We have a 1 1/2 year old female pit and we've worked diligently with her on potty training, but she's still not "getting" it. Actually, she's a very smart dog so I tend to think it's more than just not "getting" it.

We take her on regular walks, reward her when she goes to the bathroom outside with treats and praise, we have attempted to crate train her and she just pees in the cage. :doh::doh::doh:
Does she pee on command? If not, you need to step up your supervision of peepee time. Stand close to her, repeat your command the entire time she is peeing, and then immediately stuff her face with at least 5 treats, one right after the other as you continue to say GOOD pee pee GOOOD peepee with every treat you give her. Do this for 14 solid days, and then you should be able to ask her to go pee on command.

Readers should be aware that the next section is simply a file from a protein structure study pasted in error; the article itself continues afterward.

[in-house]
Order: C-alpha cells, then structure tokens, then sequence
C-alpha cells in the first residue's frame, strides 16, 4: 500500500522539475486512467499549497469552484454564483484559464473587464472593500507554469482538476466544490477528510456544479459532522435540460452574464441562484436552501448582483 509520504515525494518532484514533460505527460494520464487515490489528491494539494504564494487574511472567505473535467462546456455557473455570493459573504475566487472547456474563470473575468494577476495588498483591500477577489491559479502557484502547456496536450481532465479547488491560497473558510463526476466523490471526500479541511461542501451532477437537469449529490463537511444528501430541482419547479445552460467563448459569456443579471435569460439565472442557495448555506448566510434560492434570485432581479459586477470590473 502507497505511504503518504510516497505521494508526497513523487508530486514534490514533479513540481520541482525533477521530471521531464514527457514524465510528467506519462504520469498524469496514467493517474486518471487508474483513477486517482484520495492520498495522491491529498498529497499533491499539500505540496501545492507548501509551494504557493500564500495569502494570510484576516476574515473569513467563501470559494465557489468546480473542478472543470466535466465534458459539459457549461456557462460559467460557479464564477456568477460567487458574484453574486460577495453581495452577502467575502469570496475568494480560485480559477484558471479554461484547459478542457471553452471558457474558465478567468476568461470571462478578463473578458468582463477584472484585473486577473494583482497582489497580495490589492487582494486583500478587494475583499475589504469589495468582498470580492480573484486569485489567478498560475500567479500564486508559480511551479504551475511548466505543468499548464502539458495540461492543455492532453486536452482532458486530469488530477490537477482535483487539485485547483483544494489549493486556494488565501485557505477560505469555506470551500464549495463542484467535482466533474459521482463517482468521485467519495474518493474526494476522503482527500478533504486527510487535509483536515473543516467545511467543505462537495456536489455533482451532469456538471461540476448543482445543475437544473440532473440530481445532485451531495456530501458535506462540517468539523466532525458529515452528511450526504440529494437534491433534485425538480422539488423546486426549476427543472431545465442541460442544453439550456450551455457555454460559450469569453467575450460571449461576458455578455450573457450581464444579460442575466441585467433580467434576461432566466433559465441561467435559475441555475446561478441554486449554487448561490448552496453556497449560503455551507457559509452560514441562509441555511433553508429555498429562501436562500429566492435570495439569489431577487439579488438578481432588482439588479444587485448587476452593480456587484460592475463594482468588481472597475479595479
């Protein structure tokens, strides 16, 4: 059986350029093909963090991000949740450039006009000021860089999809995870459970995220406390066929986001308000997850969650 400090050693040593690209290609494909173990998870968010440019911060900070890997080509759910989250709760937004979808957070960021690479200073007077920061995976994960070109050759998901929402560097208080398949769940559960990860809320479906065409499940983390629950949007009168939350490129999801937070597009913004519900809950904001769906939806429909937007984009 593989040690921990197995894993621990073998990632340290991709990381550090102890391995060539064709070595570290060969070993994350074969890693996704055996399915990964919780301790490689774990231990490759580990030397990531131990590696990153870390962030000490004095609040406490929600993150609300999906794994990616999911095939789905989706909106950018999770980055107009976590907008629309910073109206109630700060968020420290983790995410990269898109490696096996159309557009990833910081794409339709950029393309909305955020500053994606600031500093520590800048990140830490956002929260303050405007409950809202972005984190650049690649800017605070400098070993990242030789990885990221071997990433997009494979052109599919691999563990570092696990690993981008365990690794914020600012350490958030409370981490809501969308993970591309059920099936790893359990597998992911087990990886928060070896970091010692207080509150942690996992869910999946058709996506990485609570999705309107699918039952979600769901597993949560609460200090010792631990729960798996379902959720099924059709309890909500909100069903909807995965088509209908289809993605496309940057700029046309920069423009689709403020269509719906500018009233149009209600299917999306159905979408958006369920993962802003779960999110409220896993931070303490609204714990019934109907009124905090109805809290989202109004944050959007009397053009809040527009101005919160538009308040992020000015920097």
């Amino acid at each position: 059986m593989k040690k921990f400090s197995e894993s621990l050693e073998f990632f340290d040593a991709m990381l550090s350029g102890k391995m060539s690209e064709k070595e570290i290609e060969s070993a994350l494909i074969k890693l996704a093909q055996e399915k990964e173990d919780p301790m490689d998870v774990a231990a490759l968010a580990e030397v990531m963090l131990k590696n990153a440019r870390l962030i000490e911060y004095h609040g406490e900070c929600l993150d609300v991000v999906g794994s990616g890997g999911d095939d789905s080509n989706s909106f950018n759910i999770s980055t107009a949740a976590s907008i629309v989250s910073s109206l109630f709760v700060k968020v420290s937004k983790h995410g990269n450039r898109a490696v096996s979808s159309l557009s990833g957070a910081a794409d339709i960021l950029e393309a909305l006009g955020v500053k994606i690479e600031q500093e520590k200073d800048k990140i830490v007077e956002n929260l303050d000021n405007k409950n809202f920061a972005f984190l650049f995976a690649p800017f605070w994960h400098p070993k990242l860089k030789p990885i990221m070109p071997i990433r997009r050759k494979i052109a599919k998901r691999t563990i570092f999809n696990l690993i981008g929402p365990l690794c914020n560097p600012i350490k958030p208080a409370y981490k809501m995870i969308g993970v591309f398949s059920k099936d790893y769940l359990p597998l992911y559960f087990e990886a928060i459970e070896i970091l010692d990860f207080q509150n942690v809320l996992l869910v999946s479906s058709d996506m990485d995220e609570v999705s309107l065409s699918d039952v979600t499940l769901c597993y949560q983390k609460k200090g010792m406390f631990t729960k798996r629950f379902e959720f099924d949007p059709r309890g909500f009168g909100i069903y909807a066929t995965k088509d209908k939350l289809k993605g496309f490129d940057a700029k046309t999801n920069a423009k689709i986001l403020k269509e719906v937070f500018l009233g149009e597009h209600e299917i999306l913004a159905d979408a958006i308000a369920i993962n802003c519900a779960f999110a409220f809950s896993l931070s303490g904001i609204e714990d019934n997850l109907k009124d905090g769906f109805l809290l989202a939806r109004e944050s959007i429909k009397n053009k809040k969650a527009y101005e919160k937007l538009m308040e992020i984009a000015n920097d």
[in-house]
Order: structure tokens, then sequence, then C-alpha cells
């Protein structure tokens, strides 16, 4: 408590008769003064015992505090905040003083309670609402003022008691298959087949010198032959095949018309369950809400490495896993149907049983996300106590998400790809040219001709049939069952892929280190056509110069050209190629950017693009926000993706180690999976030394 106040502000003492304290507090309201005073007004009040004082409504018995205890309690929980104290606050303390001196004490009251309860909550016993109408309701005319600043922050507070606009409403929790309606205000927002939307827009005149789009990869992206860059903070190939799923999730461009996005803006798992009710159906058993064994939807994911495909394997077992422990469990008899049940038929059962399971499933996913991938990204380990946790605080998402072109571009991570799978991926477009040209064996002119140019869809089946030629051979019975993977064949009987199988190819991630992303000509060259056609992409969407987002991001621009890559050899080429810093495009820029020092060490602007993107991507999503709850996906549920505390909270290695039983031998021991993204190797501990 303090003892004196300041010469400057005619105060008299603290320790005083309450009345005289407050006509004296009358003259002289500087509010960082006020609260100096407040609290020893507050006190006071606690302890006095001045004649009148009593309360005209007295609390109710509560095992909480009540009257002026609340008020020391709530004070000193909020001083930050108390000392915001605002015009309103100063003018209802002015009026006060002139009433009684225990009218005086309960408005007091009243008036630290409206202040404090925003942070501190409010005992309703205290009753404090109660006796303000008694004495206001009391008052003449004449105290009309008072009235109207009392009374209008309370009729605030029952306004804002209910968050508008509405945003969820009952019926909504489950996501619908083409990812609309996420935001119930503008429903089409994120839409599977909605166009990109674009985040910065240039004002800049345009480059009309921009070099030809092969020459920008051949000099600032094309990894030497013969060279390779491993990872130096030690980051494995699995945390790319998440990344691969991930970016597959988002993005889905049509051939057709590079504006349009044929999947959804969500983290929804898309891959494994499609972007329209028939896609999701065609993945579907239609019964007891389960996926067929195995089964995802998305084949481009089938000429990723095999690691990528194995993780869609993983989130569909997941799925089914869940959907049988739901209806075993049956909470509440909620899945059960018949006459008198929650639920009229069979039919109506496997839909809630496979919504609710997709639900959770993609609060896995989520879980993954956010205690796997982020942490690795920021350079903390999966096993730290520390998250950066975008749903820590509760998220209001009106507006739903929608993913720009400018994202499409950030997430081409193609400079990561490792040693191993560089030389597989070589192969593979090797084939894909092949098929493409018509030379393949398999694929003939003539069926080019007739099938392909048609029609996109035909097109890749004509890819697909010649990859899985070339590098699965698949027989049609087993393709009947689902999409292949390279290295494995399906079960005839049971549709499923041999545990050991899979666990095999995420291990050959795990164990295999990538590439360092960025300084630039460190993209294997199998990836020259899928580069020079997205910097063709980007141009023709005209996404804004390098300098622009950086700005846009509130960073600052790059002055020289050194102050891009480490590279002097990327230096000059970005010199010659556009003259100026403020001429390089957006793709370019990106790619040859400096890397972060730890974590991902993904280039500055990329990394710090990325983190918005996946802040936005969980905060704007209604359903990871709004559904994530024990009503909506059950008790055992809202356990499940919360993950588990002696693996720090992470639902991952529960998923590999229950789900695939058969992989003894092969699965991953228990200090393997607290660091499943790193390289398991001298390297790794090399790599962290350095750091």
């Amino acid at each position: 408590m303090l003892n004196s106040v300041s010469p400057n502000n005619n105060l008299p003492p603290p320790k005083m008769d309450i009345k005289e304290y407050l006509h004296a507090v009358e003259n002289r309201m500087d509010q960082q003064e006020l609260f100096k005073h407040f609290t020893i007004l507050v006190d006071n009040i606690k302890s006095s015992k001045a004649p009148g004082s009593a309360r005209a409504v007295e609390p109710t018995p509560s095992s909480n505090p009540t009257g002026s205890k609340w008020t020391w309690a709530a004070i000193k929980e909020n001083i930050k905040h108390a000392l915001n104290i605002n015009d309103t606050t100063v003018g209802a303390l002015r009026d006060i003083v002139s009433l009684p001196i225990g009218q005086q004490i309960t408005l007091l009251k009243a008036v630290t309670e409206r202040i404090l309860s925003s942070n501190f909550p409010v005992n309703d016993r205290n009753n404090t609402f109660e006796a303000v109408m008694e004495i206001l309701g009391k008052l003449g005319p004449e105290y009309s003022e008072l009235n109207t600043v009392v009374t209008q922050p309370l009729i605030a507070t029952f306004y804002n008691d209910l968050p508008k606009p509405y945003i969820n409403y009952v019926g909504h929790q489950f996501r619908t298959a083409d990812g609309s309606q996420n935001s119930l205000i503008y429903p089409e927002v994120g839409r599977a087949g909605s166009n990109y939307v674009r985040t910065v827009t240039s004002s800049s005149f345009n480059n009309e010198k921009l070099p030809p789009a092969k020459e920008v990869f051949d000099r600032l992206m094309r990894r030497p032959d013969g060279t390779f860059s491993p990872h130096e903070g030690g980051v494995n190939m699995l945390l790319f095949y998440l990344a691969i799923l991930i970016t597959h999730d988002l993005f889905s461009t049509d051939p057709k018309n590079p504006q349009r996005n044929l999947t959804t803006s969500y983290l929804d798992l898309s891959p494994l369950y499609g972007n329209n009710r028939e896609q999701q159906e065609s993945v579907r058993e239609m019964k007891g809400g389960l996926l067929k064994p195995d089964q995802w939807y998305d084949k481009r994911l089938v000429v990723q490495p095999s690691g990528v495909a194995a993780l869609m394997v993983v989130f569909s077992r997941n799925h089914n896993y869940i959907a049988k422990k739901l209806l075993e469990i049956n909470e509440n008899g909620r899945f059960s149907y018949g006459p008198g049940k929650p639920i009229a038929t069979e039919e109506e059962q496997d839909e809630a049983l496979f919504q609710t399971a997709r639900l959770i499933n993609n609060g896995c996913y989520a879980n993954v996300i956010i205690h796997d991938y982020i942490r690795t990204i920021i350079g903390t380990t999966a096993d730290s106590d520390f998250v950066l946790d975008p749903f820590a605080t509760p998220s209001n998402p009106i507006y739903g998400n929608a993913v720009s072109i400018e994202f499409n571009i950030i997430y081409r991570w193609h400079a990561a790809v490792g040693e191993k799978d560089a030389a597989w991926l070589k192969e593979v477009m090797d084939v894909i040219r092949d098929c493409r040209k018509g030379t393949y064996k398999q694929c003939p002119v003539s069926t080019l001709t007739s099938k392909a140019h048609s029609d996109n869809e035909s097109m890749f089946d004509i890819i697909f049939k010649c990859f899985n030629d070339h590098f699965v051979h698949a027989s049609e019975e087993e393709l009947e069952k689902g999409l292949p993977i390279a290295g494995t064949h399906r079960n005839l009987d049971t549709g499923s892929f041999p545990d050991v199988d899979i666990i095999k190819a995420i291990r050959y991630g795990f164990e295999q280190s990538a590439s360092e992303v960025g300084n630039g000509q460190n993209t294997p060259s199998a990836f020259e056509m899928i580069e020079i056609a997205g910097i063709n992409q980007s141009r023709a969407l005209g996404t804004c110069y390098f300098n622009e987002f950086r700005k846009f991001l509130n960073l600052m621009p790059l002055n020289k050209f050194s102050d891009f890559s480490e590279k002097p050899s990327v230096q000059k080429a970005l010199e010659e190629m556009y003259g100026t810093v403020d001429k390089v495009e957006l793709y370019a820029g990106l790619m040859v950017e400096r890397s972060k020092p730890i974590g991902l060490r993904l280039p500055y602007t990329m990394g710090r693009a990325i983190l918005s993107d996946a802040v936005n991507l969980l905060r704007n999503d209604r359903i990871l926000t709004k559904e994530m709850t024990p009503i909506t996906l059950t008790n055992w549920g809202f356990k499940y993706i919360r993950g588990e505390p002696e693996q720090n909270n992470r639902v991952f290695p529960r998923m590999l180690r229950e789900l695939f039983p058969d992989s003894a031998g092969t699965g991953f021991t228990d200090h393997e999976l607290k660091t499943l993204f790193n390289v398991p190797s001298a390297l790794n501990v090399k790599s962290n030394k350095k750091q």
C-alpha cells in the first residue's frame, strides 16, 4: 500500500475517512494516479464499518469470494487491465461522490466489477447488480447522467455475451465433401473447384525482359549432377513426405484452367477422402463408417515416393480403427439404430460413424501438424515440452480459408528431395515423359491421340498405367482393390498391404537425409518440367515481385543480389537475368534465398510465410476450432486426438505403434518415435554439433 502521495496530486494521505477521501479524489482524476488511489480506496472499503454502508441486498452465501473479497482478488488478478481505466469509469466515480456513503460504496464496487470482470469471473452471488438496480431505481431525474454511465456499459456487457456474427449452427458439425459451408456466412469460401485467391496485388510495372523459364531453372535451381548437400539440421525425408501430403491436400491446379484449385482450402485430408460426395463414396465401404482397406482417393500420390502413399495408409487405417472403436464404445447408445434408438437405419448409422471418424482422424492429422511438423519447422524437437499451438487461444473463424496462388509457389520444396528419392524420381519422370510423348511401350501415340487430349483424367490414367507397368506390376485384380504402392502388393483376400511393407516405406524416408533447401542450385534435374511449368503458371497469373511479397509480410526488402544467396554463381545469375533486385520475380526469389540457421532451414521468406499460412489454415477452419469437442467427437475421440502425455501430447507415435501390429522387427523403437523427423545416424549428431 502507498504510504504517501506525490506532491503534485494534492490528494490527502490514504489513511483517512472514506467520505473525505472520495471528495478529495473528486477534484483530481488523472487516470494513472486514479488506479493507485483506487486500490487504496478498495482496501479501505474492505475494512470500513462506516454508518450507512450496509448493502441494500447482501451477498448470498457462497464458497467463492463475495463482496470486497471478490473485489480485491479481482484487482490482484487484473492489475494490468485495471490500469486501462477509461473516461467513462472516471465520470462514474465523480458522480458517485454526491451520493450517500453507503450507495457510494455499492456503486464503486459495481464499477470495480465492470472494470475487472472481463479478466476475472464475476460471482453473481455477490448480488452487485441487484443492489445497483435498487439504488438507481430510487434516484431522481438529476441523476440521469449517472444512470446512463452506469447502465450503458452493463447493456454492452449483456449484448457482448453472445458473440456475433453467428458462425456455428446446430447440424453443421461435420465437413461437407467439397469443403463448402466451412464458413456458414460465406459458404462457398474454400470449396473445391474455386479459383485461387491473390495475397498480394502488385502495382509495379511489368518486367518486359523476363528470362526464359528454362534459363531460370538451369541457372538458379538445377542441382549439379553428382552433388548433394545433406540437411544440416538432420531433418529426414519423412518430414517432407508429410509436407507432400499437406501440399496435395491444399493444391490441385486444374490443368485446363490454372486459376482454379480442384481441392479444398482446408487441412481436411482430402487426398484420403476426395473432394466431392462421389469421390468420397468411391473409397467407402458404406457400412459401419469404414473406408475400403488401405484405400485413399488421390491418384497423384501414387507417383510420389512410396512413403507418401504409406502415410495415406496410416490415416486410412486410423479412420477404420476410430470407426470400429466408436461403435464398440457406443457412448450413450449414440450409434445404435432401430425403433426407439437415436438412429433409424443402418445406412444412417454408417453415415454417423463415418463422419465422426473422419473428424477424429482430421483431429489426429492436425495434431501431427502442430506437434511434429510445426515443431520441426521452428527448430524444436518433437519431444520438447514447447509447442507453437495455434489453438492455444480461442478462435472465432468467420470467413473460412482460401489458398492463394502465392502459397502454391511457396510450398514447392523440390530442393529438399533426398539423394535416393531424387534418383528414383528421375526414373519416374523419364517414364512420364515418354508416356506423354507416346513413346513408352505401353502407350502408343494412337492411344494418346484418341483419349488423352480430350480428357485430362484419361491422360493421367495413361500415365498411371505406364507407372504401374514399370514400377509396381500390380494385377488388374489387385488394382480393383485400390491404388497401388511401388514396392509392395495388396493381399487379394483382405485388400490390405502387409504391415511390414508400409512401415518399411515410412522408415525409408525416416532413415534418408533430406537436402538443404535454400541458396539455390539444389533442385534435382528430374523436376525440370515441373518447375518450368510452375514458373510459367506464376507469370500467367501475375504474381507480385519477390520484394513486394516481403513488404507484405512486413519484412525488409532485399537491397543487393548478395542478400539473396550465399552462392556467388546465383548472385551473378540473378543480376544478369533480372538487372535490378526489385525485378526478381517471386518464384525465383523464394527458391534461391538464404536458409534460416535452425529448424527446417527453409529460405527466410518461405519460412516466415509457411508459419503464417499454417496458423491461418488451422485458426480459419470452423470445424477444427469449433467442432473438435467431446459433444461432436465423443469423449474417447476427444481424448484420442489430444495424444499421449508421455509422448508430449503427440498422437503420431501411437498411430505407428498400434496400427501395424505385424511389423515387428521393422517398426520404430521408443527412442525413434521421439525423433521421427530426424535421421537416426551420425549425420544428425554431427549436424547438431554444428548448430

Here's my best theory, and I'd love to get some input from others on the site:

we got a male pit and a male doberman around the same time we got our femae pit (Gracie). The male was a large, dominant dog. He was definitely dominant over Gracie, but they were best friends too. Then, when we got the doberman, the male pit was often aggressive toward him. Long story short, we ended up rehoming the male pit because we were concerned for the safety of the doberman. The male pit was also aggressive towards us when we would try to make him do something he didn't want to do. We're familiar with the whole dominance and "pack leader" stuff and I definitely (I.M.O at least) was his leader. He knew who was in charge, but just didn't seem to be able to resist the aggression. He came from a back yard breeder and I think he had some bad genes. Regardless, we ended up rehoming him. Then the doberman ended up having severe anxiety issues because he had been "bullied" by the dominant pit. We tried anxiety meds and other stuff, but nothing worked. Unfortunately, he had to be re-homed as well due to an incident where our young daughter startled him and he nipped her.